Salvage: Cargo Commander’s a Drill, Baby (Drill)

How appropriate is my “What Worked” title for game reviews, “Salvage,” when discussing the game Cargo Commander, a randomized and iterative space adventure in which you play a lonely space explorer tasked with salvaging space junk from an infinite number of sectors? The core concept of Cargo Commander is what’s worth discussing today: every day, whether it’s because you went to sleep or were cloned after dying, you’ll begin by navigating to a fresh area (selecting from popular locales, random ones, or by generating your own by typing any old word/phrase) and then using your home/ship/office’s space magnet to attracted a variety of cargo holds. Zipping out into deep space (with a limited amount of air), you’ll drill into these containers and then pillage them, fending off mutant space monsters at the same time, but you’ll have to work fast, as wormholes have a tendency to rip apart the container segments if you aren’t fast enough in hurrying back to your base. Each sector has six different types of goods, and your ultimate goal is to discover all hundred or so types, and herein lies the problem: because there’s no real variation on the arcade action beyond the first hour, doing so is work.

Perhaps that work is part of the point, as it is in the recent Papers, Please, which tasks you with the soul-crunching tedium of paperwork and reducing unique people to easily checked (and profiled) categories. Or maybe the game grows to be more than it at first appears, as with the excellent and devastating Little Inferno–but I wouldn’t know, as I can’t bring myself to continue on. The grinding is simply too visible: killing monsters earns you “caps” with which you can upgrade your gear, but it inexplicably resets at the beginning of each day, and the only way to get permanent boosts is by ranking up–done by collecting five new objects. This progression is simple at first, when you’ve barely found anything, but after a few hours, you can go entire in-game days without much of a sense of progress. Granted, if you’re simply trying to beat the game, you can zip through–after three or four waves, you’ll have probably found all the unique items a sector has to offer (and if not, there’s always the next, and the next, and the next), and you’ll have collected the sector pass that allows you to unlock a new zone to travel to. But if you get stuck trying to beat the high scores, fully upgrading your gear, the successive waves get more complex–and needlessly frustrating, especially when dead end paths with undrillable walls fence you in, or hordes of monsters that you’re ill-equipped to deal with swarm you, boxing you in. (Worst are the triangular parasites that float around in deep space, following you back into what should be the safety of your home, and killing you there.)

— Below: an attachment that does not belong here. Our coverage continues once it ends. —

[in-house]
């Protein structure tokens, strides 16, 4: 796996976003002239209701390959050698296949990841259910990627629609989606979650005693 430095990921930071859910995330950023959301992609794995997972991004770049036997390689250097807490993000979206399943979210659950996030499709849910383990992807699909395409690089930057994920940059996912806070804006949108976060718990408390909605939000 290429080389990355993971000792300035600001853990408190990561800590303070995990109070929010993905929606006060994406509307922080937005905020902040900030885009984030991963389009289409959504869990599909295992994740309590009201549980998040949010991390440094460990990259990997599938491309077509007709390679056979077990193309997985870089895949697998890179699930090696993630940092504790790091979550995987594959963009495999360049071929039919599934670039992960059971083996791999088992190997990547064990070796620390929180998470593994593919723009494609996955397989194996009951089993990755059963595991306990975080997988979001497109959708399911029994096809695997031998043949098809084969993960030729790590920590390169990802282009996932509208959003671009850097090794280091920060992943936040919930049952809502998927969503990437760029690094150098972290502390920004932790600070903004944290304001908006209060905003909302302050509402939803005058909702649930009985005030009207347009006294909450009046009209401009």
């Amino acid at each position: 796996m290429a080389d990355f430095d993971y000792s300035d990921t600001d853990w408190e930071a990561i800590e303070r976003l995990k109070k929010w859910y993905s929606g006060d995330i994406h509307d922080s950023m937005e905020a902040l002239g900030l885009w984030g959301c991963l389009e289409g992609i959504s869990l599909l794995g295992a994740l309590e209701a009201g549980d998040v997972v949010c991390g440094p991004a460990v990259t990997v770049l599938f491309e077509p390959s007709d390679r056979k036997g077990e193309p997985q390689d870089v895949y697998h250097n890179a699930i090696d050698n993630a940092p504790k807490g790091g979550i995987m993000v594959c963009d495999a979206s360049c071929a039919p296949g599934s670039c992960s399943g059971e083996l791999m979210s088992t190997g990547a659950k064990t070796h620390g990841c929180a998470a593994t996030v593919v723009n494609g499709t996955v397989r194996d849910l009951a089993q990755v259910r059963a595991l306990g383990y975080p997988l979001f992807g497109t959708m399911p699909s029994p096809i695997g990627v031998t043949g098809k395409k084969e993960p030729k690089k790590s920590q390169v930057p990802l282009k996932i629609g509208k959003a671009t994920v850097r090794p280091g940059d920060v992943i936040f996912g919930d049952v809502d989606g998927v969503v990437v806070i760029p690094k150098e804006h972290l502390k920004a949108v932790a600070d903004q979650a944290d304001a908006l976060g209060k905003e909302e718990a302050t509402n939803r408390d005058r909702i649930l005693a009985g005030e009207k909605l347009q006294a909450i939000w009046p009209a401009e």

Granted, you’ll get e-mails from the wife you left behind, progress reports from your overseers (which are dystopic and depressing messages that continually come up with reasons why you can’t return home yet), and pictures of your daring achievements from the son whose face you’re forgetting. But these aren’t compelling reasons to continue on–and it’s not just the scarcity of story. After all, other rogue-likes, like The Binding of Isaac, encourage multiple replays (occasionally under similarly unfair conditions) for pithy “item collecting” rewards and make you start over from the beginning each time. But whereas there’s a goofy challenge in BoI in which the variety of rooms, enemies, and weapons changes each time–especially the way they all combine–Cargo Commander only gives you four weapons, an extremely limited set of upgrades, and runs out of things to show you after the first four crates that you magnetize. The controls are simple enough to keep you zipping through–the zoom feature is especially nice, “in” for close combat and headshots, “out” for deep-space diving and the discombobulated dashes back to your home–but there’s only so many times you can fire that six-shooter (six, to be exact) before the game starts firing blanks and coming up empty.

I’d love to hear that I’m wrong and that the game opens up later on, or throws some new tricks at you, but given the randomized design of the levels, I don’t really see how that’s possible. Like Symphony, the waves can only get harder and more frenetic–they can’t actually get more inventive or interesting. And that’s what this all boils down to–I’ve sunk countless hours into Dota because of the human element, in which I learn new things each time I play, but a game like Cargo Commander, having shown me the grind that it’s going to require to get to the end (or to the next set of new things) can’t shake me out of this sense of entropy. Thanks, but no thanks.


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